Psychic Archaeology/Dowsing

Eugenie C. Scott (ncse@CRL.COM)
Mon, 12 Dec 1994 16:24:27 -0800

On Sat, 10 Dec 1994, Maxine Kleindienst wrote:
> It is not beyond the bounds of possibility that a dowsing rod in the
> hands of some people serves as a electro- or magnetic-resistivity meter.
> All it can show those people is that there is an anomaly. It might be a
> neat experiment (to deal with this question "scientifically") to find
> out whether the number of archaeological 'hits' by resistivity are
> different from those with dowsing. I.e., blind trials by both
> methods. It may be more
> than a belief system, but again, the negative evidence is not registered.

An excellent point. If one only counts the "hits" and ignores the
"misses", one may be misled into thinking that there is a phenomenon when
there is not one (witness "psychic detectives".)

> When the dowsing rod "jumps" in the hands of the operator, it is not at
> the conscious volition of the operator. What is happening??
> M.R. Kleindienst

My guess: suggestion. The expectation of the operator that something
"should" happen, which is entirely subconscious. Another poster (I
apologize for not remembering his name) told a wonderfully illustrative
anecdote of a dowsing "experiment" where he "found" metal with a dowsing
rod, but his son, not knowing what was "expected" of him, did not. When
the son was told what "should" happen, the rods went BOING! (I am not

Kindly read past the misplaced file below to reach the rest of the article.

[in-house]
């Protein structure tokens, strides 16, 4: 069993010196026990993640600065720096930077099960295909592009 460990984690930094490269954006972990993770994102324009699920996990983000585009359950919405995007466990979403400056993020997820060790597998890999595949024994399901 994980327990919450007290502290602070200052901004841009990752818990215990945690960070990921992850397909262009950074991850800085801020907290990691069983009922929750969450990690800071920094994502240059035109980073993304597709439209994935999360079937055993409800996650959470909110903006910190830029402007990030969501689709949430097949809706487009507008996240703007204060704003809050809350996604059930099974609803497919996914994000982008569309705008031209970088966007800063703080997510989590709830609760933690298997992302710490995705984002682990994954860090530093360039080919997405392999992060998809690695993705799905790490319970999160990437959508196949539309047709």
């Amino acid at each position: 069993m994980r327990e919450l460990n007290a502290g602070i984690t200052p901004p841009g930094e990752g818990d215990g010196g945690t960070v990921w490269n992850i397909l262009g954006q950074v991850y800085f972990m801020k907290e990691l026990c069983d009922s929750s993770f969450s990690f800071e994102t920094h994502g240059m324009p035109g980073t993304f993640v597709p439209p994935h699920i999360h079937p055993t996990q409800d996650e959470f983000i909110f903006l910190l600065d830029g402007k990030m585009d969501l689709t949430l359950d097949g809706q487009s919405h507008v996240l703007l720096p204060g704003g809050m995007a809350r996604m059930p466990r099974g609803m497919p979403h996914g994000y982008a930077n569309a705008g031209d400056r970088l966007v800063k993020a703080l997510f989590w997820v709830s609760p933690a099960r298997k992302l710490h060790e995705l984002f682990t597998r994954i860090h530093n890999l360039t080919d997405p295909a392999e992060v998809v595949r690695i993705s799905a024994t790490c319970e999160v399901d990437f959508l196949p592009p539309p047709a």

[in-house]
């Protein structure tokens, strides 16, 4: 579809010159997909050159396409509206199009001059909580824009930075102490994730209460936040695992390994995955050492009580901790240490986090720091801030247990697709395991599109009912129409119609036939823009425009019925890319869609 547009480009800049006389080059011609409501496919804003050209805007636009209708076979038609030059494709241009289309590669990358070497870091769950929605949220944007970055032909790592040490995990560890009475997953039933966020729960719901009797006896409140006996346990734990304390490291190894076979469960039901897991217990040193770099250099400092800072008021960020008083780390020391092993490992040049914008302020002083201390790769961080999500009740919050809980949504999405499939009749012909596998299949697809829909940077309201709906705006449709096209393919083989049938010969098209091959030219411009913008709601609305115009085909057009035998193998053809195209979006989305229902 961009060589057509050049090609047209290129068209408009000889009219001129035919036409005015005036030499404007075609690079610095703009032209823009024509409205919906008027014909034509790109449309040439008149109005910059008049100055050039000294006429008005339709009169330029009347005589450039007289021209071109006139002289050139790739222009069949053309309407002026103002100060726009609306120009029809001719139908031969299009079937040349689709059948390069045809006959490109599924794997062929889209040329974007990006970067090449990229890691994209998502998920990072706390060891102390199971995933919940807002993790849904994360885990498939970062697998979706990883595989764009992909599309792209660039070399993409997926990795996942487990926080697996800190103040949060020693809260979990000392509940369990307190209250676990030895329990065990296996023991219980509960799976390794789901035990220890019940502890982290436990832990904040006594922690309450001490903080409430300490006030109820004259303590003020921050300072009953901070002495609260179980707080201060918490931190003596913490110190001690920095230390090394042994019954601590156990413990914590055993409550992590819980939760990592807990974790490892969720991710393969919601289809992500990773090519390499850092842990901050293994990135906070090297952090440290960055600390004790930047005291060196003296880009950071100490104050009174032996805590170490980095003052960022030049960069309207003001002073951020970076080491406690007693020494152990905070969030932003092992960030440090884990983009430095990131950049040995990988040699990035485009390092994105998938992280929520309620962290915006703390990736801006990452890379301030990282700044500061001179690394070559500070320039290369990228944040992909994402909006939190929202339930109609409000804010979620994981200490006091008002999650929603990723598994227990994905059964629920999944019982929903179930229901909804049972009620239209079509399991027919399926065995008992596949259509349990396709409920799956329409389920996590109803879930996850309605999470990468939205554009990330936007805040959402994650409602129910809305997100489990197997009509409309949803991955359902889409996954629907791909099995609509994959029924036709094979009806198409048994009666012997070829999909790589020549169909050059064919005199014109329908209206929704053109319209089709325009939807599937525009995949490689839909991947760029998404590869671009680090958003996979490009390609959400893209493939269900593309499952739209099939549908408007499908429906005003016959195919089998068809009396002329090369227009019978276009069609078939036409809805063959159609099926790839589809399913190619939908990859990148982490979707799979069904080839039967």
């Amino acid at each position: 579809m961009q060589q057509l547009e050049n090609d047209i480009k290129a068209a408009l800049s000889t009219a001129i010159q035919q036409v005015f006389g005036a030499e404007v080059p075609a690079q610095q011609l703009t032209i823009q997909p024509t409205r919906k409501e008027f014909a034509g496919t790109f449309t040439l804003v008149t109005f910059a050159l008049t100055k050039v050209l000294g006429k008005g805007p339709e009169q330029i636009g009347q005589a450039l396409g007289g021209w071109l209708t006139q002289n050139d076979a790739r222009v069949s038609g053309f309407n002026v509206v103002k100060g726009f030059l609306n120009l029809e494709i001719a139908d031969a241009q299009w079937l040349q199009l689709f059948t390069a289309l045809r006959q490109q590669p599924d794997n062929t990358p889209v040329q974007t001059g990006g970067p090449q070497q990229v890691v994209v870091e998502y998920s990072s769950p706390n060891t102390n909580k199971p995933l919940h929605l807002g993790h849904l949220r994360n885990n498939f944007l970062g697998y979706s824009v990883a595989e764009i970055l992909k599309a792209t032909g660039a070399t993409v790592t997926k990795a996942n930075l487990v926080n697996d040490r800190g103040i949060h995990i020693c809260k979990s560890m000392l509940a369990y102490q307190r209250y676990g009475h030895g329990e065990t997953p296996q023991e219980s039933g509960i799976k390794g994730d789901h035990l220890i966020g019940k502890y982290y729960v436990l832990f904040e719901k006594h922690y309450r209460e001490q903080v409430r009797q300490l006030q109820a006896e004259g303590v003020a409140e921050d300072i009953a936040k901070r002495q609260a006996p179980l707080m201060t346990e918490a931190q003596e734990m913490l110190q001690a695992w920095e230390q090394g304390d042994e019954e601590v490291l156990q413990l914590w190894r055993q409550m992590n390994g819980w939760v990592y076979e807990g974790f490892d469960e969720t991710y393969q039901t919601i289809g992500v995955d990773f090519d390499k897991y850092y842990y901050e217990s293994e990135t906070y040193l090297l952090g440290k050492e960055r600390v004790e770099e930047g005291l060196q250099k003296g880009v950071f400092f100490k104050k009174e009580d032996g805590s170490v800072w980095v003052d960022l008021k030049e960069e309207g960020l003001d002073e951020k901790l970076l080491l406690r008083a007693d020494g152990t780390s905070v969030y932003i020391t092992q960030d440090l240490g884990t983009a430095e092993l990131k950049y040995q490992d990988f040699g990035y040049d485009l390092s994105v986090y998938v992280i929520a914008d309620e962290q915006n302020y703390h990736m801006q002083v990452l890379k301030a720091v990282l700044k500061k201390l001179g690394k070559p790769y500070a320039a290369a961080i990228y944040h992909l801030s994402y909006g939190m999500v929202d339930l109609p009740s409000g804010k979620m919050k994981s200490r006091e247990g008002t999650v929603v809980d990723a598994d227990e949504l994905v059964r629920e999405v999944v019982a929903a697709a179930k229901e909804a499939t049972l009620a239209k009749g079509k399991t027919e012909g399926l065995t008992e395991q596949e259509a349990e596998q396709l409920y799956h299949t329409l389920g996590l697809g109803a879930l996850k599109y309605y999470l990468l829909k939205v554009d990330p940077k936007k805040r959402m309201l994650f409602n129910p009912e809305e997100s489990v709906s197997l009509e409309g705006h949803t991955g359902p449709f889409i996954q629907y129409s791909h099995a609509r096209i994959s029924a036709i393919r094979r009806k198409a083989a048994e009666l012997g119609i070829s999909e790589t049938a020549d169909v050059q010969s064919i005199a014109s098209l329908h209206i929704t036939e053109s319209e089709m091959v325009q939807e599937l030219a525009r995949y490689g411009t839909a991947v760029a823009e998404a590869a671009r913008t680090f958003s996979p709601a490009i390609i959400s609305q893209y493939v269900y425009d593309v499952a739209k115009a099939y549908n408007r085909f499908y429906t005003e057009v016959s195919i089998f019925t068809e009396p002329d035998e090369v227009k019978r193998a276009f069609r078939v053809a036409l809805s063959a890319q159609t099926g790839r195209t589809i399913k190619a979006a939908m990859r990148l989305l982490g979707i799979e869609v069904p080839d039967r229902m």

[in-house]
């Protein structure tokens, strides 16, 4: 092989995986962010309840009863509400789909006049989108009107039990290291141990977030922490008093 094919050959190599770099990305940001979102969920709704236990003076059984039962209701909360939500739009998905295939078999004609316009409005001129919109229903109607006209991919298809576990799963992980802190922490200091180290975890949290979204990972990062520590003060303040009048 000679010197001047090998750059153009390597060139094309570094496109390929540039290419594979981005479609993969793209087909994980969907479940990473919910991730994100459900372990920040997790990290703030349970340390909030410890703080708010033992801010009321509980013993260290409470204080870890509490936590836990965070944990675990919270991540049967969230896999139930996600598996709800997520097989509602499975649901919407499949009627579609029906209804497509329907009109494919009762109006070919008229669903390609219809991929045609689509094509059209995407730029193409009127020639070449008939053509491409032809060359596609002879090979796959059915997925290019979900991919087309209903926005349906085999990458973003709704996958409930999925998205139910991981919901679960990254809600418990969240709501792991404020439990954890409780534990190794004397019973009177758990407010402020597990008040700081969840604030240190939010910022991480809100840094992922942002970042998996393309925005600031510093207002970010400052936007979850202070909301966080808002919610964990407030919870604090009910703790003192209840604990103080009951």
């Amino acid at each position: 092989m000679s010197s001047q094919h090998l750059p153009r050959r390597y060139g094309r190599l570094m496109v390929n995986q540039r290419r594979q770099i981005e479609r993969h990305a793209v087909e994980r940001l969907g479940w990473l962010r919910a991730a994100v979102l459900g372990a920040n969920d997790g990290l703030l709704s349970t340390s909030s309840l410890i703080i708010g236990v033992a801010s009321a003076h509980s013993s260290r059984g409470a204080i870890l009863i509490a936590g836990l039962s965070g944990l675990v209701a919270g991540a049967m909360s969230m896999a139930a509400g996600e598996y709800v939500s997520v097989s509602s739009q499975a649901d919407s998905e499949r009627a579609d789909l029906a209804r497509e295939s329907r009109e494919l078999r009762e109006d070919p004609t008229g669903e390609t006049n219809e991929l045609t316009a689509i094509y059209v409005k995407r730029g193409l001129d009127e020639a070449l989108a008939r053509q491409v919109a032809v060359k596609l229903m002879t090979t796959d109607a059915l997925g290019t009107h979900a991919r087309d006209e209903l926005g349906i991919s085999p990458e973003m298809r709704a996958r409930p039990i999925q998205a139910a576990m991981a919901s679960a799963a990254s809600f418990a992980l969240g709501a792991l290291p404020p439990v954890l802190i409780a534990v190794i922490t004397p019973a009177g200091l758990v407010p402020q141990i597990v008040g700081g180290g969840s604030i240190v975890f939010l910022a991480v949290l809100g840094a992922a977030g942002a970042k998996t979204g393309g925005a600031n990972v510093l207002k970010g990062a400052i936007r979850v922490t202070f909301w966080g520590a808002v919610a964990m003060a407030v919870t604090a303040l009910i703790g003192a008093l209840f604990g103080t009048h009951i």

offering this as a test! A case study is the lowest form of data, but it
is an excellent illustration of the power of suggestion.)

Similar results have been observed on tests of "applied kinesiology", a
type of pseudomedicine where a "healer" supposedly diagnoses an illness by
pressing down on the outstretched arm of the patient. Patients were given
sugar and told that sugar weakens the muscles; when asked to resist a push
on an outstretched arm, the patient could resist only weakly. Other
patients were given sugar and told that it would give them a burst of
energy; THEIR arms withstood even vigorous pressure.

Suggestion is also what makes placebos work, and why the "cure rate" of
placebos is upwards of 30%. It is a very powerful psycological factor.
It's probably related to imagination, intuition, and lots of positive
mental abilities, so I'm sure not knocking it. Some people are more
suggestible than others (which is why more of us haven't been abducted by
aliens, and why some people should never taken lie detector tests).

We should be sure we are removing simpler explanations for "unknown"
phenomena before going to more elaborate ones.




Eugenie C. Scott
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Berkeley, CA 94710-1404
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